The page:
News features and technical articles about the evolution of aquaculture, one of the world’s fastest growing industries.

E-beam treatments could improve seafood safety, shelf life

Jacek Jaczynski, Ph.D.

High-energy electrons are accelerated to the speed of light by a linear accelerator

E-beam
In single-sided e-beam systems, the linear accelerator delivers electrons from the top.

According to the U.S. Centers for Disease Control (CDC), 5,194 people in the United States die annually due to foodborne illnesses. There are an estimated 76 million cases that lead to 325,000 hospitalizations. Five pathogens account for over 90 percent of deaths: Salmonella, Listeria, Toxoplasma, Norwalk-like viruses, Campylobacter and Escherichia coli. The direct cost of foodborne illnesses has been estimated at $6.5 to $34.9 billion. However, the compromise of consumer confidence in the capability of the food industry to deliver safe foods is immeasurable. 

Food irradiation and consumer acceptance

Electric power, radios, televisions, microwaves, and lights emit low-energy long-wavelength radiation that is sufficient to move molecules. Heat is generated due to the friction between the molecules exposed to these types of radiation. However, low-energy radiation cannot structurally change the atoms in molecules. 

Ionizing radiation has higher energy that is sufficient to eject an electron that forms an ion. However, the energy of ionizing radiation is not sufficient to split atoms and cause exposed foods to become radioactive. Therefore, the sources of ionizing radiation allowed for food processing (cobalt-60, cesium-137, accelerated electrons, and x-rays) cannot make food radioactive. 

The Joint Expert Committee on Food Irradiation representing the United Nations Food and Agriculture Organization, International Atomic Energy Agency, and World Health Organization concluded that irradiation of any food up to 10 kiloGrays causes no toxicological hazards and introduces no nutritional or microbiological problems.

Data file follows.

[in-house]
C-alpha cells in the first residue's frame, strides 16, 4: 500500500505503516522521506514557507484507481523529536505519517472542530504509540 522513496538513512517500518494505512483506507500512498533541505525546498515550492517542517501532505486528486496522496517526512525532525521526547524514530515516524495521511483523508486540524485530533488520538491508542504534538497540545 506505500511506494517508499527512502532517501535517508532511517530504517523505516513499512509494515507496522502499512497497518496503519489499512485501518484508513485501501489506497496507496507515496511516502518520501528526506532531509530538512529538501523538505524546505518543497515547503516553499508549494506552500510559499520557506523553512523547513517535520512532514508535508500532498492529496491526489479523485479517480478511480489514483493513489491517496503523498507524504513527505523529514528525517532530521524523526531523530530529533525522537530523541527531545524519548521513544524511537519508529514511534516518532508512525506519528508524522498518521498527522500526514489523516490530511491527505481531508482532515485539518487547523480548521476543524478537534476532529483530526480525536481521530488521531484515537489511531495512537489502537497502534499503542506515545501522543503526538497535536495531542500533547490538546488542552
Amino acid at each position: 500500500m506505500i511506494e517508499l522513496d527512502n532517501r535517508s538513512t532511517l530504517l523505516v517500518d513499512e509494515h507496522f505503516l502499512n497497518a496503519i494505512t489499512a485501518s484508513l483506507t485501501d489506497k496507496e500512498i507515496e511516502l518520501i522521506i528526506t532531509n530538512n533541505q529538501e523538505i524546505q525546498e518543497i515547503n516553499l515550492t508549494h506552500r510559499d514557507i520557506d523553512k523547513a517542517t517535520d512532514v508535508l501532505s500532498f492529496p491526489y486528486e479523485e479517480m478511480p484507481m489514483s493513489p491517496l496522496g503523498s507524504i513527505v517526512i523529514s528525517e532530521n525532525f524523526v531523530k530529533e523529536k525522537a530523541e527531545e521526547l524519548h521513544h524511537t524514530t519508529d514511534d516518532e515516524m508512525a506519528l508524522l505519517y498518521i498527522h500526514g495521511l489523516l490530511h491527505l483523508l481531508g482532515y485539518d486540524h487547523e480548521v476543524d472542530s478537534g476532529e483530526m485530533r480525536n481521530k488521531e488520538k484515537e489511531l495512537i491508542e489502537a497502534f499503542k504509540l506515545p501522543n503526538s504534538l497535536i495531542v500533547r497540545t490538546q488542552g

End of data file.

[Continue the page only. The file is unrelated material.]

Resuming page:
Several research papers have been published regarding the consumer acceptance of irradiated foods. The initial low acceptance of irradiated foods has been shown to increase significantly as a function of consumer education. In fact, consumers start demanding irradiated foods as soon as they realize the food safety benefits of food irradiation and learn that reputable national and international scientific and governmental agencies encourage food irradiation. 

Electron beams

Electron beams (e-beams) are one of the sources of ionizing radiation. In contrast to heat and high-pressure processing, e-beams utilize high-energy electrons accelerated to the speed of light by a linear accelerator for pasteurization or sterilization. Subsequently electrons penetrate treated products to inactivate bacteria. 

Typically, the food products are placed on an input conveyor, processed by e-beam, and received at the output conveyor. Linear accelerators that deliver electrons from the top are commonly referred to as single-sided e-beam systems, as opposed to the double-sided machines that deliver electrons from two sides. 

The source of electrons is electricity and, unlike gamma radiation, e-beam technology does not use radioisotopes. Therefore, e-beams are considered more safe and consumer-friendly. E-beam processing does not raise a product’s temperature and hence preserves the freshness status of the processed product. Therefore, e-beams can be particularly useful for processing fresh fish. E-beams are currently used on a commercial scale for several types of meat to reduce or eliminate microbial pathogens and extend shelf life. 

The dose is the quantity of radiation energy absorbed by food as it passes through the radiation field during processing. Doses are generally measured in Grays (G) or kiloGrays (kGy). E-beams enable the application of much higher dose rates than gamma radiation, so processing time with e-beams is much shorter than with gamma radiation. 

Regulatory status of food irradiation